• ITVI.USA
    15,427.340
    -96.020
    -0.6%
  • OTLT.USA
    2.866
    -0.013
    -0.5%
  • OTRI.USA
    20.920
    0.030
    0.1%
  • OTVI.USA
    15,398.650
    -86.650
    -0.6%
  • TSTOPVRPM.ATLPHL
    2.820
    -0.100
    -3.4%
  • TSTOPVRPM.CHIATL
    3.580
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  • TSTOPVRPM.DALLAX
    1.260
    -0.030
    -2.3%
  • TSTOPVRPM.LAXDAL
    3.650
    0.030
    0.8%
  • TSTOPVRPM.PHLCHI
    2.330
    -0.090
    -3.7%
  • TSTOPVRPM.LAXSEA
    4.020
    -0.150
    -3.6%
  • WAIT.USA
    127.000
    -1.000
    -0.8%
  • ITVI.USA
    15,427.340
    -96.020
    -0.6%
  • OTLT.USA
    2.866
    -0.013
    -0.5%
  • OTRI.USA
    20.920
    0.030
    0.1%
  • OTVI.USA
    15,398.650
    -86.650
    -0.6%
  • TSTOPVRPM.ATLPHL
    2.820
    -0.100
    -3.4%
  • TSTOPVRPM.CHIATL
    3.580
    -0.100
    -2.7%
  • TSTOPVRPM.DALLAX
    1.260
    -0.030
    -2.3%
  • TSTOPVRPM.LAXDAL
    3.650
    0.030
    0.8%
  • TSTOPVRPM.PHLCHI
    2.330
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  • TSTOPVRPM.LAXSEA
    4.020
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  • WAIT.USA
    127.000
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Air CargoAmerican ShipperMaritimeNews

WHO urges front-of-line vaccinations for seafarers, aircrews

The World Health Organization and other United Nations agencies on Friday called on governments to prioritize seafarers and aircrews in their COVID-19 vaccination programs, saying their safe movement is essential to critical goods movement and travel on which the global economy depends for recovery.

“For shipping and air transport to continue to operate safely, the safe cross-border movement of seafarers and aircrew must be facilitated. We reiterate our call upon countries that have not done so to designate seafarers and aircrew as key workers,” says the joint statement, signed by the heads of the International Civil Aviation Organization (ICAO), the International Labour Organization, the International Maritime Organization, the International Organization for Migration and the World Health Organization (WHO). “Seafarers and aircrew need to be protected through vaccination as soon as possible to facilitate their safe movement across borders.”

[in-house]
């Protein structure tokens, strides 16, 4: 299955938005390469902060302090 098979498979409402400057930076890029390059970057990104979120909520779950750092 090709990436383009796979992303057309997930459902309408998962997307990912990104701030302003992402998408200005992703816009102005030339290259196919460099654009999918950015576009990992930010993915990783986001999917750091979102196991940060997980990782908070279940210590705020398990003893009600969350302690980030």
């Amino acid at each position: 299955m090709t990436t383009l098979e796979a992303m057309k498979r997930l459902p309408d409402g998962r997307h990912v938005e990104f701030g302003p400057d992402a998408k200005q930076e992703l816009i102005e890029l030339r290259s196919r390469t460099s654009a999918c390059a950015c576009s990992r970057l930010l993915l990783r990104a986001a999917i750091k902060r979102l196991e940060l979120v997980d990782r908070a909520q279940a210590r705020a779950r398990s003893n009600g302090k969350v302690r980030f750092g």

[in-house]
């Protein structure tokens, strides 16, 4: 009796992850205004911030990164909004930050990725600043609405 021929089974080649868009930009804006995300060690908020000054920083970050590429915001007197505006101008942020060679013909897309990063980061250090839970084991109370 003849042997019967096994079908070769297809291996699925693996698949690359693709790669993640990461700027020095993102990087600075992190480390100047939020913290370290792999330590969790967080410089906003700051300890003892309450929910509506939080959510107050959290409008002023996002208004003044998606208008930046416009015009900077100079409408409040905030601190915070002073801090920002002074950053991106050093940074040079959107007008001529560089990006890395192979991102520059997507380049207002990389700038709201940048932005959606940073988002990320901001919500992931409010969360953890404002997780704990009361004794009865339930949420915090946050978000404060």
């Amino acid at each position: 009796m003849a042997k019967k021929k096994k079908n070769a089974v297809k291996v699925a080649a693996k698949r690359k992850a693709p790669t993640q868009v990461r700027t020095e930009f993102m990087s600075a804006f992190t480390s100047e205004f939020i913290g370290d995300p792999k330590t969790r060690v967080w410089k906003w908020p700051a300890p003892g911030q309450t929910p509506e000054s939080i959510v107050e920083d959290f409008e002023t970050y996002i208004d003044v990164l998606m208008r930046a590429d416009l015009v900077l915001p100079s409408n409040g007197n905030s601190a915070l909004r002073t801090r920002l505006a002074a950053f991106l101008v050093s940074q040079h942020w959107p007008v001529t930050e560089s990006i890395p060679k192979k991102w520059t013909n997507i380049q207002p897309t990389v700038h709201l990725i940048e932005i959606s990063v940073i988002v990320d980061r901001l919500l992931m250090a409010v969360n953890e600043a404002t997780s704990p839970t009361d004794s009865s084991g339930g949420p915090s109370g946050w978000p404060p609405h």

At least 53 member states have designated seafarers as key workers, a critical step to exempt them from certain COVID-related travel restrictions so they can travel between their country of residence and ships and be repatriated at the end of their contracts. The crew crisis has lasted a full year, with an estimated 200,000 seafarers still trapped at sea or stuck at home and unable to join ships because of border closures. Crew members have complained about the strain on their mental health and on their finances if they can’t make it to a ship to earn a paycheck.

On Monday, the International Chamber of Shipping warned that lack of access to vaccinations is placing shipping in a “legal minefield” that could impact global trade. The organization said it is concerned vaccinations could become compulsory for work at sea because of reports that some states are insisting all crew be vaccinated as a pre-condition of entering their ports.

Delays into ports caused by unvaccinated crew would open up legal liabilities and costs for ship owners, which would not be recoverable from charterers. Furthermore, while owners would be able to address the need for seafarer vaccines in new contracts, owners attempting to change existing contracts or asking crew to receive a specific vaccine requested by a port could open themselves up to legal liabilities, the ICS said.

Ocean carriers say they will be hard-pressed to comply if governments begin to mandate vaccinations as a pre-condition for entering ports if their workers can’t get access to vaccines. According to the ICS, more than half of the world’s seafarers are from developing countries – most of which can’t afford to compete with the U.S., Europe and other developed regions to secure initial batches of COVID vaccines. Experts say it could take a couple of years to fully vaccinate the rest of the world without a plan for equitable sharing of the medicine.

“Shipping companies are in an impossible position. They are stuck between a rock and a hard place, with little or no access to vaccines for their workforce, particularly from developing countries,” Bud Darr, executive vice president of maritime policy and government affairs at Mediterranean Shipping Co., said in the ICS statement. “This is a key issue for shipping but could also have a significant impact across many sectors as international business recovers.”